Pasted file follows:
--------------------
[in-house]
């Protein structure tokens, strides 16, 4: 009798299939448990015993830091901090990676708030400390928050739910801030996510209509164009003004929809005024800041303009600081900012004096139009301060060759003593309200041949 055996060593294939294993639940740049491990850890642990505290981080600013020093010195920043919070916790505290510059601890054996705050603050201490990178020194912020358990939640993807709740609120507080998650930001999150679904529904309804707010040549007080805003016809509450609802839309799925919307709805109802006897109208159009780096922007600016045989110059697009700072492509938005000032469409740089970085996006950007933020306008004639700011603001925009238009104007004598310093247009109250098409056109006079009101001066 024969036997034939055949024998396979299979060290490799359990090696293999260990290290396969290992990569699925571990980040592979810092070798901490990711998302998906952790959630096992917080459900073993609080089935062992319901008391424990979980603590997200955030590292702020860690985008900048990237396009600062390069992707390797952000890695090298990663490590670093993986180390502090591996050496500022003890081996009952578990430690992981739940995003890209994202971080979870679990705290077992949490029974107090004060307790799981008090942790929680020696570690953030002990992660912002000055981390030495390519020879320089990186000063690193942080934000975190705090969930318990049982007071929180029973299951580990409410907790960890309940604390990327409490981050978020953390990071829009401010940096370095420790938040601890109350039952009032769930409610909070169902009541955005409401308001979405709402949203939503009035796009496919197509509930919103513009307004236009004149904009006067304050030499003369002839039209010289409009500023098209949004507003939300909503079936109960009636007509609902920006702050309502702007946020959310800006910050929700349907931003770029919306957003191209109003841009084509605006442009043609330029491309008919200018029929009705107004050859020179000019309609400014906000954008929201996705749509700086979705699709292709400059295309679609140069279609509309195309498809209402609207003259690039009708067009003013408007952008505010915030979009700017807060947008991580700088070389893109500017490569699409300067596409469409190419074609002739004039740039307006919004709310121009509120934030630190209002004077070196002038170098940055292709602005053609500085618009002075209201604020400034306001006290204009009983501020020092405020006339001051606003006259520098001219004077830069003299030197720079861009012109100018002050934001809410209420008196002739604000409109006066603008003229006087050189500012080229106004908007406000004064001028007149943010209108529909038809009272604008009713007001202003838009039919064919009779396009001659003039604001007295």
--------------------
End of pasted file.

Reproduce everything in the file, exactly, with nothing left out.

[in-house]
């Protein structure tokens, strides 16, 4: 009798299939448990015993830091901090990676708030400390928050739910801030996510209509164009003004929809005024800041303009600081900012004096139009301060060759003593309200041949 055996060593294939294993639940740049491990850890642990505290981080600013020093010195920043919070916790505290510059601890054996705050603050201490990178020194912020358990939640993807709740609120507080998650930001999150679904529904309804707010040549007080805003016809509450609802839309799925919307709805109802006897109208159009780096922007600016045989110059697009700072492509938005000032469409740089970085996006950007933020306008004639700011603001925009238009104007004598310093247009109250098409056109006079009101001066 024969036997034939055949024998396979299979060290490799359990090696293999260990290290396969290992990569699925571990980040592979810092070798901490990711998302998906952790959630096992917080459900073993609080089935062992319901008391424990979980603590997200955030590292702020860690985008900048990237396009600062390069992707390797952000890695090298990663490590670093993986180390502090591996050496500022003890081996009952578990430690992981739940995003890209994202971080979870679990705290077992949490029974107090004060307790799981008090942790929680020696570690953030002990992660912002000055981390030495390519020879320089990186000063690193942080934000975190705090969930318990049982007071929180029973299951580990409410907790960890309940604390990327409490981050978020953390990071829009401010940096370095420790938040601890109350039952009032769930409610909070169902009541955005409401308001979405709402949203939503009035796009496919197509509930919103513009307004236009004149904009006067304050030499003369002839039209010289409009500023098209949004507003939300909503079936109960009636007509609902920006702050309502702007946020959310800006910050929700349907931003770029919306957003191209109003841009084509605006442009043609330029491309008919200018029929009705107004050859020179000019309609400014906000954008929201996705749509700086979705699709292709400059295309679609140069279609509309195309498809209402609207003259690039009708067009003013408007952008505010915030979009700017807060947008991580700088070389893109500017490569699409300067596409469409190419074609002739004039740039307006919004709310121009509120934030630190209002004077070196002038170098940055292709602005053609500085618009002075209201604020400034306001006290204009009983501020020092405020006339001051606003006259520098001219004077830069003299030197720079861009012109100018002050934001809410209420008196002739604000409109006066603008003229006087050189500012080229106004908007406000004064001028007149943010209108529909038809009272604008009713007001202003838009039919064919009779396009001659003039604001007295």